World VoIP NewsVoIP costs of Skype: what is the next?VoIP costs of Skype: what is the next?

VoIP costs of Skype: what is the next?

VoIP costs of Skype: what is the next?
Skype is looking forward to raise up to $100 million in an initial public offering, in accordance with Form S-1, provided to U.S. Securities and Exchange Commission.
The company will be selling American Depositary Shares (ADSs) and will trade on the NASDAQ Global Market. The Skype’s offering will be managed by Goldman, Sachs & Co., J.P. Morgan and others. Skype announced that it plans to augment its business by adding users, offering premium features like group video chat, enlarging the amount of business users that log in to its service, and adding extra revenue models, such as ads. This will impose additional VoIP costs pitch and falls on all Skype products in near future.Skype has grown significantly over the last year to 560 million users registered at the end of June from 397 million since 2009. The number of connected users has increased substantially as well, with monthly users increasing to 124 million from 91 million in the past year. All this growth has resulted by very considerable increase in revenues. Skype boasted having $406.2 million in the first six months of this year, up 25 percent from $324.8 million in the first half of 2009.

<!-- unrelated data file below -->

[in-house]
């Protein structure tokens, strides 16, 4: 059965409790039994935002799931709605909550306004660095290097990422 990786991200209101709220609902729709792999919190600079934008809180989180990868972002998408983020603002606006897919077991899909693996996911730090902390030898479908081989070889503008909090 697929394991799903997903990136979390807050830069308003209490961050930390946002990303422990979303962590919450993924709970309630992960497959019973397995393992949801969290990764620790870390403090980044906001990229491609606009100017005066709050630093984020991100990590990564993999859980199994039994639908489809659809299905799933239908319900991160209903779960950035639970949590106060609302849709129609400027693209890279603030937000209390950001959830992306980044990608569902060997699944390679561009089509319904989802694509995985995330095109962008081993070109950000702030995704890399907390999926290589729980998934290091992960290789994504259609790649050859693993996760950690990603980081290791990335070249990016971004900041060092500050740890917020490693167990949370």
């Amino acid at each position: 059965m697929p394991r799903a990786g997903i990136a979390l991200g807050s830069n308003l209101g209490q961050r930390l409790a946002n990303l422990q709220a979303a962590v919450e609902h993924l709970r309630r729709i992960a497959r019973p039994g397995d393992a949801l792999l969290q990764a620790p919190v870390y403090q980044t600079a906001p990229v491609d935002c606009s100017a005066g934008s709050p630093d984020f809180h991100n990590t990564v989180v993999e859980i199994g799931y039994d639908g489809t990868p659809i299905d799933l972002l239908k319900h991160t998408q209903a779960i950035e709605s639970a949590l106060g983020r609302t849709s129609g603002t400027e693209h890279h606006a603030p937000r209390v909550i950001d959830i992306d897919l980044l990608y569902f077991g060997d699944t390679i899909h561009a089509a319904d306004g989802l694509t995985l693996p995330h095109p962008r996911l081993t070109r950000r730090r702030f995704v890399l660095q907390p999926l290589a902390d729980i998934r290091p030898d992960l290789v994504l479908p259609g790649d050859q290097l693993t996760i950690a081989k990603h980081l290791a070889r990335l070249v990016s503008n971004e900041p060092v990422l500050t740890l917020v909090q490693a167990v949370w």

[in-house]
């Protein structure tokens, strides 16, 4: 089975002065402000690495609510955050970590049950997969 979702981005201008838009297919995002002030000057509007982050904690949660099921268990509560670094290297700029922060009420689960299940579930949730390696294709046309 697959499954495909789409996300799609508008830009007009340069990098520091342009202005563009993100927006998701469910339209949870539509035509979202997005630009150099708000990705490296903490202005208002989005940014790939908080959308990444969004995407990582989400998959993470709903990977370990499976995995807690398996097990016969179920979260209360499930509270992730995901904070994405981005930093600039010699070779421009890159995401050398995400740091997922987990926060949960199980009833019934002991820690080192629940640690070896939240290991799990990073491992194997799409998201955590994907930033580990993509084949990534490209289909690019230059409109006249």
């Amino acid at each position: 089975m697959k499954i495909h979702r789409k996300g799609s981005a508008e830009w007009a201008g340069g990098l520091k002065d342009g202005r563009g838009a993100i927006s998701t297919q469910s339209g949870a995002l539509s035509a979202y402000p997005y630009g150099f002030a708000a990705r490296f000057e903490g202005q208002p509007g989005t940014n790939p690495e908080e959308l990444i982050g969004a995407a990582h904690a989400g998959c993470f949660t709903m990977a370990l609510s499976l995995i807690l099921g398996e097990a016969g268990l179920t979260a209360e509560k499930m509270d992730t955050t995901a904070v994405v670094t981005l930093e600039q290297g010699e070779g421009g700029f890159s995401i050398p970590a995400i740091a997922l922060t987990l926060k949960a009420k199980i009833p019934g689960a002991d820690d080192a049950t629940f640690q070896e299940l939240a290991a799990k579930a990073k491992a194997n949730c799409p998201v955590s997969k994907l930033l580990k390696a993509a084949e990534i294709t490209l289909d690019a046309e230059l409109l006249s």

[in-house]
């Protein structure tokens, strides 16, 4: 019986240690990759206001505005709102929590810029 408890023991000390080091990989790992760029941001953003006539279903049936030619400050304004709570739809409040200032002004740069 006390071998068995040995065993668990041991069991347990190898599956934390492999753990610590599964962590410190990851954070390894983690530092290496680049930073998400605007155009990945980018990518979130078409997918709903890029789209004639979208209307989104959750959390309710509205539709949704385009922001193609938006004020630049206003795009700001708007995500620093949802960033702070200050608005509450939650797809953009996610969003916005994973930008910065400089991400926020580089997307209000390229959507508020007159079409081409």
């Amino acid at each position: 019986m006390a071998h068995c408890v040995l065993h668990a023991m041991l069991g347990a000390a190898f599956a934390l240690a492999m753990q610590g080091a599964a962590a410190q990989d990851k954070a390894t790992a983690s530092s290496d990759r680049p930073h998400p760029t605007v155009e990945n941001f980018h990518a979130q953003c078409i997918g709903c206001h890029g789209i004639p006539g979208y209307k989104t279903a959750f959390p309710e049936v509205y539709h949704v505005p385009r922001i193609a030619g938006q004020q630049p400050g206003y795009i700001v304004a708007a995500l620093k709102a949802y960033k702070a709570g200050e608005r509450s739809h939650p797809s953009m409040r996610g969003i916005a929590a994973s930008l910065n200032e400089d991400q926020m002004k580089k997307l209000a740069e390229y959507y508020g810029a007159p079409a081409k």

But what will be the next path of Skype in sense of VoIP costs to bear? The company definitely looking forward to expand its user base, both free and paid customers. But looking at the S-1 form, anyone can see the clear intentions to move upmarket to business users to acquire small and medium-sized businesses that need video chat and collaboration tools but can’t afford top-end video conferencing or telepresence equipment.

Skype also declares the plans to enlarge number of paying consumers in options of voice calling and video chat by adding a set of premium features, such as group video chats. Skype is probing the multi-user video chat feature in the latest beta version and looking forward to start charging for the ability. In the S-1 form Skype says it “can generate more communications revenue from our users by improving awareness and adoption of [its] paid products and introducing premium products such as group video calling.”

In frames of VoIP costs incremental changes philosophy, the company also hopes to find path for better monetizing current free calling and video chats, adding new models such as advertising to do so. From the S-1 filing: “We currently generate a small portion of our net revenues through marketing services (such as advertising) and licensing, which we expect will grow as a percentage of our net revenues over time.” As a final result of such an attitude, users that don’t pay for premium features can expect to see more ads shown alongside their video chats.

Skype has demonstrated impressive growth in revenues over the past year, and it will be necessary for the company to make some cash hone from its video chat platform. Currently video chat takes about 40 percent of all calls made through Skype software, but most of revenues appear from SkypeOut landline and mobile calling business. Skype should monetize its large and growing base of video chat users by really billions of dollars, if it wants to ripe VoIP costs potential.

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